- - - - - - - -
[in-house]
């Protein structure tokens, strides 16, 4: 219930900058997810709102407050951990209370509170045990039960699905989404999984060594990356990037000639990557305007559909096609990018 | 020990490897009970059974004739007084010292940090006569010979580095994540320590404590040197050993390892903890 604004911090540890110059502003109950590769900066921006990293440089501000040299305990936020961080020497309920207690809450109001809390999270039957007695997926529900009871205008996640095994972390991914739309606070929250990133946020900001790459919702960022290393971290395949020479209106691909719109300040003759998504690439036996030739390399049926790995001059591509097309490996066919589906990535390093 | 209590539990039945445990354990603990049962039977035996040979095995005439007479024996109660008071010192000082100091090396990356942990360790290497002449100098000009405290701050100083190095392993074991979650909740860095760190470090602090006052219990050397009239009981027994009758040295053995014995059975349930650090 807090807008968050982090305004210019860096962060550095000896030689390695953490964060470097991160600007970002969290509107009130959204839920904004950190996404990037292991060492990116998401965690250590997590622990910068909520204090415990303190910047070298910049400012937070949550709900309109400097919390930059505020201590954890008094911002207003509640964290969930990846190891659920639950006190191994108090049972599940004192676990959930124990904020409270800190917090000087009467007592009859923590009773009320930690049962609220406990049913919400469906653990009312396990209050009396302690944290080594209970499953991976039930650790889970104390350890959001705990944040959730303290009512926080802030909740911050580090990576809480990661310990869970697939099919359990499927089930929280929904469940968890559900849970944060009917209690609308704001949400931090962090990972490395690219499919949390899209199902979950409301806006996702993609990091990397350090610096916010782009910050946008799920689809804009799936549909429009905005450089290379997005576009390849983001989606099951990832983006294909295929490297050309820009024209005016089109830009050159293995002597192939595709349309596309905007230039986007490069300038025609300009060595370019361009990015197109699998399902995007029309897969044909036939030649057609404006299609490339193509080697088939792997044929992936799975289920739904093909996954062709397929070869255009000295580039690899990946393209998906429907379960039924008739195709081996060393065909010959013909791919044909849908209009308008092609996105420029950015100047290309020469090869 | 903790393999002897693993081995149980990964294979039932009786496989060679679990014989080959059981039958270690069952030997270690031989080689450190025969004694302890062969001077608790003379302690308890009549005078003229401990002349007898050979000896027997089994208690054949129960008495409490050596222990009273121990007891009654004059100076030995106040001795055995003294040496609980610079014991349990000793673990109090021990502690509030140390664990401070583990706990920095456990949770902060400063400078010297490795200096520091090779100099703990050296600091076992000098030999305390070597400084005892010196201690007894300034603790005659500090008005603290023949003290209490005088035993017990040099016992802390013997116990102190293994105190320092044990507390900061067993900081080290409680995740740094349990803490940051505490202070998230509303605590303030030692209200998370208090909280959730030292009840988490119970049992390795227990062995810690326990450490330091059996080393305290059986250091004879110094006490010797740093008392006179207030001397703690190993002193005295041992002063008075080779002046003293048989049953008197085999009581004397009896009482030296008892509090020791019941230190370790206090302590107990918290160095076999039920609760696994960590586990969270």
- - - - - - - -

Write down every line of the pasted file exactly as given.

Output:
[in-house]
């Protein structure tokens, strides 16, 4: 219930900058997810709102407050951990209370509170045990039960699905989404999984060594990356990037000639990557305007559909096609990018 | 020990490897009970059974004739007084010292940090006569010979580095994540320590404590040197050993390892903890 604004911090540890110059502003109950590769900066921006990293440089501000040299305990936020961080020497309920207690809450109001809390999270039957007695997926529900009871205008996640095994972390991914739309606070929250990133946020900001790459919702960022290393971290395949020479209106691909719109300040003759998504690439036996030739390399049926790995001059591509097309490996066919589906990535390093 | 209590539990039945445990354990603990049962039977035996040979095995005439007479024996109660008071010192000082100091090396990356942990360790290497002449100098000009405290701050100083190095392993074991979650909740860095760190470090602090006052219990050397009239009981027994009758040295053995014995059975349930650090 807090807008968050982090305004210019860096962060550095000896030689390695953490964060470097991160600007970002969290509107009130959204839920904004950190996404990037292991060492990116998401965690250590997590622990910068909520204090415990303190910047070298910049400012937070949550709900309109400097919390930059505020201590954890008094911002207003509640964290969930990846190891659920639950006190191994108090049972599940004192676990959930124990904020409270800190917090000087009467007592009859923590009773009320930690049962609220406990049913919400469906653990009312396990209050009396302690944290080594209970499953991976039930650790889970104390350890959001705990944040959730303290009512926080802030909740911050580090990576809480990661310990869970697939099919359990499927089930929280929904469940968890559900849970944060009917209690609308704001949400931090962090990972490395690219499919949390899209199902979950409301806006996702993609990091990397350090610096916010782009910050946008799920689809804009799936549909429009905005450089290379997005576009390849983001989606099951990832983006294909295929490297050309820009024209005016089109830009050159293995002597192939595709349309596309905007230039986007490069300038025609300009060595370019361009990015197109699998399902995007029309897969044909036939030649057609404006299609490339193509080697088939792997044929992936799975289920739904093909996954062709397929070869255009000295580039690899990946393209998906429907379960039924008739195709081996060393065909010959013909791919044909849908209009308008092609996105420029950015100047290309020469090869 | 903790393999002897693993081995149980990964294979039932009786496989060679679990014989080959059981039958270690069952030997270690031989080689450190025969004694302890062969001077608790003379302690308890009549005078003229401990002349007898050979000896027997089994208690054949129960008495409490050596222990009273121990007891009654004059100076030995106040001795055995003294040496609980610079014991349990000793673990109090021990502690509030140390664990401070583990706990920095456990949770902060400063400078010297490795200096520091090779100099703990050296600091076992000098030999305390070597400084005892010196201690007894300034603790005659500090008005603290023949003290209490005088035993017990040099016992802390013997116990102190293994105190320092044990507390900061067993900081080290409680995740740094349990803490940051505490202070998230509303605590303030030692209200998370208090909280959730030292009840988490119970049992390795227990062995810690326990450490330091059996080393305290059986250091004879110094006490010797740093008392006179207030001397703690190993002193005295041992002063008075080779002046003293048989049953008197085999009581004397009896009482030296008892509090020791019941230190370790206090302590107990918290160095076999039920609760696994960590586990969270």